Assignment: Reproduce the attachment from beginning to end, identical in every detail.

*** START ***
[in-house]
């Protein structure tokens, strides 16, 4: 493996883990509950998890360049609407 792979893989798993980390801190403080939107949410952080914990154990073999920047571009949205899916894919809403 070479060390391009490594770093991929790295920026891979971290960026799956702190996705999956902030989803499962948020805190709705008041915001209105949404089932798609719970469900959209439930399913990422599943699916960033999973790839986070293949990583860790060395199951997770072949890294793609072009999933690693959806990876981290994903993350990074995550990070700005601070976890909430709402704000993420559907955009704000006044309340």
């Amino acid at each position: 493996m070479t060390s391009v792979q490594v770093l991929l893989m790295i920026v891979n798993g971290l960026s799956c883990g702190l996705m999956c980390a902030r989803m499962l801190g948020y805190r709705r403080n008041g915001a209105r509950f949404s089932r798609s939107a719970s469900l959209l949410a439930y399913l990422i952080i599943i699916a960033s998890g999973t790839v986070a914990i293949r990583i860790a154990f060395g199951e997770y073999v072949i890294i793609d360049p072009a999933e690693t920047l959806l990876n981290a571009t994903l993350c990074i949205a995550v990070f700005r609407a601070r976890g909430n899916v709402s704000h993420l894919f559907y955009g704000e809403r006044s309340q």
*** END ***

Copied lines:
[in-house]
């Protein structure tokens, strides 16, 4: 493996883990509950998890360049609407 792979893989798993980390801190403080939107949410952080914990154990073999920047571009949205899916894919809403 070479060390391009490594770093991929790295920026891979971290960026799956702190996705999956902030989803499962948020805190709705008041915001209105949404089932798609719970469900959209439930399913990422599943699916960033999973790839986070293949990583860790060395199951997770072949890294793609072009999933690693959806990876981290994903993350990074995550990070700005601070976890909430709402704000993420559907955009704000006044309340």
């Amino acid at each position: 493996m070479t060390s391009v792979q490594v770093l991929l893989m790295i920026v891979n798993g971290l960026s799956c883990g702190l996705m999956c980390a902030r989803m499962l801190g948020y805190r709705r403080n008041g915001a209105r509950f949404s089932r798609s939107a719970s469900l959209l949410a439930y399913l990422i952080i599943i699916a960033s998890g999973t790839v986070a914990i293949r990583i860790a154990f060395g199951e997770y073999v072949i890294i793609d360049p072009a999933e690693t920047l959806l990876n981290a571009t994903l993350c990074i949205a995550v990070f700005r609407a601070r976890g909430n899916v709402s704000h993420l894919f559907y955009g704000e809403r006044s309340q």